He’s not gone. He’s not dead. But by the sound of it, he feels like he needs to constantly remind everyone around him. After Chris Weidman, the usual suspects are still on the table for him. He’s still pursuing super-fights with the champions in the weight classes he’s sandwiched between. UFC Welterweight Champion Georges St-Pierre and Light Heavyweight Champion Jon Jones are the only other fighters achieving anything close to Silva’s past dominance. The much talked about and controversially interesting boxing match with Roy Jones Jr. is still on his radar as well. He models himself after other veteran fighters who withstood the test of time and fought well after the new-fighter smell wore off. Randy Couture fought until he was 47 years old. Dan Henderson is 43 and still booking fights in the Octagon. The last thing Silva seems to be thinking about is what’s going on his career tombstone.
While Silva isn’t planning the end of his career, he does think about his legacy. Specifically, he cherishes the influence he has over the kids in Brazil. He remembers children approaching him back in his home country shortly after his loss.
“Kids came crying, talking to me. I say to my fans in Brazil, to the kids, ‘I’m going back, but sometimes this is normal in your life. Sometimes you win. Sometimes you don’t win. But it’s very important you focus. You lost your chance, but you pick up the next opportunity for your life.’”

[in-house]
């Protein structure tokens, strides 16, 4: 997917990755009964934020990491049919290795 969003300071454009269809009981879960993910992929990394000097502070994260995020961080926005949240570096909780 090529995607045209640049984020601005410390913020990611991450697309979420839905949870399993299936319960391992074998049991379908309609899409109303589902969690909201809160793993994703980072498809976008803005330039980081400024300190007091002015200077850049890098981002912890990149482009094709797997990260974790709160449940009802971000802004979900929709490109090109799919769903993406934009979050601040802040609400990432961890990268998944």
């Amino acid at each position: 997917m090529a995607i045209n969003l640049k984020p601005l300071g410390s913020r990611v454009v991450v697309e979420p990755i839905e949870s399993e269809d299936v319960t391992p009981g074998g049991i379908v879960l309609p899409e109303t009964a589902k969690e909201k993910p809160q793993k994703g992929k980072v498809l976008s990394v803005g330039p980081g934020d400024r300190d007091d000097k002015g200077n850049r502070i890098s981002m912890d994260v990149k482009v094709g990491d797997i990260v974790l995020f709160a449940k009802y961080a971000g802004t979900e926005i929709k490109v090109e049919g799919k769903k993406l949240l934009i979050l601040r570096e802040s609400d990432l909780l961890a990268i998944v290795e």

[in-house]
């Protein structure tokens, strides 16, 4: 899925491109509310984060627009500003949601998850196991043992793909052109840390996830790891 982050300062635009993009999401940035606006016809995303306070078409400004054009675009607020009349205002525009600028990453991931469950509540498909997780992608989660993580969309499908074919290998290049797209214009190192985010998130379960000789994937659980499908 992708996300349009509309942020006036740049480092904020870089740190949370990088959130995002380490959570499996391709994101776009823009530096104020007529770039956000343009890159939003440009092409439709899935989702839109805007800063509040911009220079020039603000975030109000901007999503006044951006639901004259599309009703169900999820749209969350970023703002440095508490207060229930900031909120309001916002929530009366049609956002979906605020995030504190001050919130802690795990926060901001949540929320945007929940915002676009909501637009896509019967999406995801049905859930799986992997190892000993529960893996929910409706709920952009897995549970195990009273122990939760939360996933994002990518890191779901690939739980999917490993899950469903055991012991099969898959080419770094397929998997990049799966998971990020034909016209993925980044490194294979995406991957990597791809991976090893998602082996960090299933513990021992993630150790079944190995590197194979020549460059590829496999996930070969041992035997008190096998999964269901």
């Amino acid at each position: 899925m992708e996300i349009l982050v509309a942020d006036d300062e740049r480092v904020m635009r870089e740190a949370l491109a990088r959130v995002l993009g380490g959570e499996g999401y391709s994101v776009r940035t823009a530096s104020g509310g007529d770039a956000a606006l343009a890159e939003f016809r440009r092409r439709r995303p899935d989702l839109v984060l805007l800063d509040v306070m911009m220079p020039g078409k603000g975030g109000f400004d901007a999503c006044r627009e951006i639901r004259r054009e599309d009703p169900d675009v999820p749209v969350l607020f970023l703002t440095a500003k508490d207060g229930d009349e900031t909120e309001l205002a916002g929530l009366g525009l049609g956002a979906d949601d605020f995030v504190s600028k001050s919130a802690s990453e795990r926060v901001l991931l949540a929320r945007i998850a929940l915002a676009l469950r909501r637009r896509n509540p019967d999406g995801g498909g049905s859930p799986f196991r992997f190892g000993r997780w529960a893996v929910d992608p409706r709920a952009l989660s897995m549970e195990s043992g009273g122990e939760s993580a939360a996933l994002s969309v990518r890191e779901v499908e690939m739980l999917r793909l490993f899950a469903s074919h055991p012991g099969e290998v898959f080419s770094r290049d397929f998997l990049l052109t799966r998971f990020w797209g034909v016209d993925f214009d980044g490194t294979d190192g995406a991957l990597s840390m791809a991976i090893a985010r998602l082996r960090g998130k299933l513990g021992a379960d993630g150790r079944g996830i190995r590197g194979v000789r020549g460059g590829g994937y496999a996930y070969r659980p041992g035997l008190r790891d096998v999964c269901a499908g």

Anderson Silva’s legacy as the best ever is already set in stone, but he’s still showing up to UFC 168 with a chisel and hammer. The final UFC of 2013 is poised to be the biggest. Aside from the year’s biggest rematch, another rematch fills the co-main event slot between UFC Women’s Bantamweight Champion Ronda Rousey and the woman she defeated for the Strikeforce Championship, Miesha Tate. All eyes will be focused on Vegas on December 28.
The rematch sets the table for even greater heights, but where those heights will go is a perplexing question to answer. If Anderson Silva wins, the saga likely continues with a rubber match between the division’s two best fighters, and Silva’s legacy, along with Weidman’s, continues to evolve. If Weidman repeats his performance from the last time the two fought in the MGM Grand, Silva is left in a puzzling position. What does the UFC do with the best fighter the world has ever seen, but is carrying the baggage of a two-fight losing streak?
The world will soon discover how resilient the once untouchable Silva will be. He’s taking those steps, even now, months away from his life-altering fight, to ensure he rights his one UFC wrong.
“I don’t change too much,” Silva says. “I talk to my grandmaster in Thailand. I go there to train. A new Anderson is coming. That’s it.”
In reality, how much can a 38-year-old fighter change in six months? Old dogs. New tricks. Silva won’t be any taller, stronger, or significantly different technically. Not in six months. But he will be different to every ticket buyer in the arena and everyone around the world watching. Perception is reality, and no one watching will forget he once faltered.
That’s the double-edged sword of perception. It’s constantly evolving. As long as Silva keeps fighting, people’s view of him will alter. Every now and then, a dose of reality wakes us up and the unbeatable inevitably appear human. It’s normal.